Heated floors offer benefits beyond foot comfort. They keep entry and bathroom floors dry, are completely silent, can reduce heating bills and are an allergen free type of heating—a relief for Asthma suffers.

The most common systems of floor heating seen in Australia are electric and hydronic (hot water), both have their benefits and both function by providing radiant heat transfer from the floor to a room.

Beyond the radiant heat provided by floor heating, the system also works on the principle of convection, meaning natural air circulation will see warm air rise from the floor to the rest of the room.  Having your floor heated can also eliminate it as one of the major sources for heat loss in a building.

Both electric and hydronic systems are installed in either a wet or dry installation—either within the concrete mix of a floor slab or the screed layer below tiles and carpet, or fixed to floor joists or under  battened out timber floors.


Electric radiant floors typically consist of electric cables built into the floor in strings, mesh and mats, and as the name suggests, radiant heat is provided by electricity that passes through the resistance electrical cables.

Electric heated floors are cheaper and easier than Hydronic to install but are expensive to run and are usually only cost effective in a situation where the floor has significant thermal mass and the electricity provider offers time-of-use electricity rates.

If the floor’s mass is large enough it can store enough heat when the electricity is cheap to carry it’s warmth throughout peak electricity tariffs.


^Electric radiant heating is easy to install and is more commonly used to retrofit a single room—especially a bathroom or kitchen—in an older house or building.


Ben Walker Architects used an in-slab hydronic heating system for OS House in Canberra. They say it provides a comfortable radiant heat source that can be turned on when required if the slab has not received sufficient natural daylight for a period of time.

Hydronic is fast becoming the dominant type of floor heating in new homes especially with the popularity of polished concrete floors. The radiant heat for this system is provided by heated water that passes through pipes which circulate the floor. The water is heated in a boiler and directed at low pressure throughout pipes that are set in, above or below the floor.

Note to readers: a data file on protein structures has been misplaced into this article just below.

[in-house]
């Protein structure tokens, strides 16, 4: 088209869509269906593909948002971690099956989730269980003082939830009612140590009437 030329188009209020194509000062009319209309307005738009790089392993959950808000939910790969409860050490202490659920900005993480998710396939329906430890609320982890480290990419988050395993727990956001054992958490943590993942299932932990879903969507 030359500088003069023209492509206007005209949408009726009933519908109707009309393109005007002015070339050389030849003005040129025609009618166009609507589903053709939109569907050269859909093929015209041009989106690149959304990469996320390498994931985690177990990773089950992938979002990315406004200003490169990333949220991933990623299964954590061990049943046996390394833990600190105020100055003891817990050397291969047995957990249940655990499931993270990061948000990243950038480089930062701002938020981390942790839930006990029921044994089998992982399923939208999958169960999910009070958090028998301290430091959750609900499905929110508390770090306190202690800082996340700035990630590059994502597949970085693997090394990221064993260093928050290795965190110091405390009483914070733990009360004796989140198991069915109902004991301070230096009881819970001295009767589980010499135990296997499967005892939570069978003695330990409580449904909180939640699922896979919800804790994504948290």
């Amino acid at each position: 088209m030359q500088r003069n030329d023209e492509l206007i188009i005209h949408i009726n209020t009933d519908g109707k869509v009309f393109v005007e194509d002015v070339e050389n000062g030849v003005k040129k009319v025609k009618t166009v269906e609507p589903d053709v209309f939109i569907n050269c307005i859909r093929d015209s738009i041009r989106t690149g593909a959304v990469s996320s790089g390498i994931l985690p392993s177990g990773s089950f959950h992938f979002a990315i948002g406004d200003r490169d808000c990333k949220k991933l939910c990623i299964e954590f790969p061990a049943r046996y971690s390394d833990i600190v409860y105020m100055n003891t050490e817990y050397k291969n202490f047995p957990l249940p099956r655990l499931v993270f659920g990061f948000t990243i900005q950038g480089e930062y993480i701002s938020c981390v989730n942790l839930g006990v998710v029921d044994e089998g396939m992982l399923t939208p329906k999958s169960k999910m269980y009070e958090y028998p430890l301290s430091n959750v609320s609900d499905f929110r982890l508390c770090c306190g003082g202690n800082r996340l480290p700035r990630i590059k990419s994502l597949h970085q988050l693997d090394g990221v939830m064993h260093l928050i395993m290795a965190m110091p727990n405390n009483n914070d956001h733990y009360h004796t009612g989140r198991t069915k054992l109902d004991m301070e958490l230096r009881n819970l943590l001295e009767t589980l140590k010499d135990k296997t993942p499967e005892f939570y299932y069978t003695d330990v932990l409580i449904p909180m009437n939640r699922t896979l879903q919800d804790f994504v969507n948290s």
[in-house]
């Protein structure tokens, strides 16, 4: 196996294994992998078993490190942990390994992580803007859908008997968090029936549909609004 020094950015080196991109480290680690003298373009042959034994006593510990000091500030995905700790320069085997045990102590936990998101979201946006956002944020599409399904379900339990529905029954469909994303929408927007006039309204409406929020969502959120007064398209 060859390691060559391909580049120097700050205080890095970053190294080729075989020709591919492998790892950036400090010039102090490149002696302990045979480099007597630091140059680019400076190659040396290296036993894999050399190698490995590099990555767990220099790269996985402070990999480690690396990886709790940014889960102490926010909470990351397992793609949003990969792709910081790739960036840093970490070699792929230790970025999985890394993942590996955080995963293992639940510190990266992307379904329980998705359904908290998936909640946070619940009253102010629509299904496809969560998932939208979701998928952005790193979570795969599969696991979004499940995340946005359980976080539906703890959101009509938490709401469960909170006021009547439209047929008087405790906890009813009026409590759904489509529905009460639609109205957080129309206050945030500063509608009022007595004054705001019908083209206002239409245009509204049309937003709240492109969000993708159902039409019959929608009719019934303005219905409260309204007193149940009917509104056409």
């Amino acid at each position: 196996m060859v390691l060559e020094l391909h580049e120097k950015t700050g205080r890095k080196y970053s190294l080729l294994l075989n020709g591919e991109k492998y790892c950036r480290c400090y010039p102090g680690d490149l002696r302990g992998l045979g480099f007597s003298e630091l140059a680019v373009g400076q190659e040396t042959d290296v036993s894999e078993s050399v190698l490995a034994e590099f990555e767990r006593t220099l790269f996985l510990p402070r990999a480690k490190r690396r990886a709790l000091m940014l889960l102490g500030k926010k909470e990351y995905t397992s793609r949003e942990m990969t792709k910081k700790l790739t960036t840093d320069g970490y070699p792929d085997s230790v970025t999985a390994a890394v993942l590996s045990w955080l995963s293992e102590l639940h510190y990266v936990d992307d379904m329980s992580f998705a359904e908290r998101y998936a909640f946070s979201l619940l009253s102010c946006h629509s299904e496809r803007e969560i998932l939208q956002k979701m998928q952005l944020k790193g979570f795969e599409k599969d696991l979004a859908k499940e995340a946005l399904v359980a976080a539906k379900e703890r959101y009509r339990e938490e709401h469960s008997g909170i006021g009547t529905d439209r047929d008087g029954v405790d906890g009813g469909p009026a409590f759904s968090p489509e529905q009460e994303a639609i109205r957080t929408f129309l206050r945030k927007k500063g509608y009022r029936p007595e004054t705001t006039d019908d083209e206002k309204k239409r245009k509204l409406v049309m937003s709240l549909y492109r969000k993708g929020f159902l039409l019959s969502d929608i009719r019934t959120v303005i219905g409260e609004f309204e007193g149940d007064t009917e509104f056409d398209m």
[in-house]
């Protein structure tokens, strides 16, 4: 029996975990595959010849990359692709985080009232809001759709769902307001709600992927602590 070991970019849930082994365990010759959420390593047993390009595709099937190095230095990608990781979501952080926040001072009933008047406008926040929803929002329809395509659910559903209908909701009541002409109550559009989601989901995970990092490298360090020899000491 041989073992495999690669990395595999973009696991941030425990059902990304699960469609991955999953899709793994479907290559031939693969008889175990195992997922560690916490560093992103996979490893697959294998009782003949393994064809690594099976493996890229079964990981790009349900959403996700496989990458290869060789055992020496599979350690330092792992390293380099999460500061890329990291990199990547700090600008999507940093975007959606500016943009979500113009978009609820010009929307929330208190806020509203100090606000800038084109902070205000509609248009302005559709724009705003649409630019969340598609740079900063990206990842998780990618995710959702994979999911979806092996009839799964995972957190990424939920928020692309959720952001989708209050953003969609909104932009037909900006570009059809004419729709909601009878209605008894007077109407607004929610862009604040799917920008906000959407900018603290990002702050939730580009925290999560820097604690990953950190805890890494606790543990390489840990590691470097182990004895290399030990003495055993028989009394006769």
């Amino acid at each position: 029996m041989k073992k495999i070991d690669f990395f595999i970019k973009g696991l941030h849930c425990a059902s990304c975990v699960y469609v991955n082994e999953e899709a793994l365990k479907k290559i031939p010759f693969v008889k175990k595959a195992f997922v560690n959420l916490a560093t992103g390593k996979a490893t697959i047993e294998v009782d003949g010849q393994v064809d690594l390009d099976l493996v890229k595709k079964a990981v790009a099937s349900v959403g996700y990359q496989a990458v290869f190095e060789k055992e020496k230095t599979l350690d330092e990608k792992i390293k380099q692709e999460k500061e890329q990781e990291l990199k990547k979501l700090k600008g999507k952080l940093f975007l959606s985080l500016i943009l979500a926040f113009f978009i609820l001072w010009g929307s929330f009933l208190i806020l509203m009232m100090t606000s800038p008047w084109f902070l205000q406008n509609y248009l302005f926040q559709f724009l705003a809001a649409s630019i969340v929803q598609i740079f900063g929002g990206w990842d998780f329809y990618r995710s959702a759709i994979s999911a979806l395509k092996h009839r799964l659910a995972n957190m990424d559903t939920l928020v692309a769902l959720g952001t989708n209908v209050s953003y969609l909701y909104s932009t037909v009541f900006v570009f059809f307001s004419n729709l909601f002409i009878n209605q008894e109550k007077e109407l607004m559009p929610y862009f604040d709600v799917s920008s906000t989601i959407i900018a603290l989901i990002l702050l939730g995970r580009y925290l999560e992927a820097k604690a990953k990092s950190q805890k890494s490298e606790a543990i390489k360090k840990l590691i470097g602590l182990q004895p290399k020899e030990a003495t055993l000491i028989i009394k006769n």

The major benefit of hydronic heating is that the boiler used for heating the water can be powered by energy efficient and environmental means such as natural gas, LPG, solar and even geothermal heat pumps.

Hydronic systems are more expensive than electric systems to install and most commonly used for in-slab applications. They are also more complex systems that can run the risk of rupturing, allowing liquid seepage into the slab.


  1. If an in-slab system is used and the new floor is not on solid earth, consider additional floor supports because of the added weight from water filled pipes and cables.
  2. Suspended concrete slabs above a subfloor (not above a habitable room or another dwelling) with an in-slab heating system should have both under-slab and slab-edge insulation to reduce loss of heat from the heated slab.
  3. Carpets and rugs can go over a heated floor, but they act as insulators.
  4. Solid wood floors will dry and shrink when heated so moisture content of the wood should be tested before specifying a type of floor heating.


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  2. Ben Walker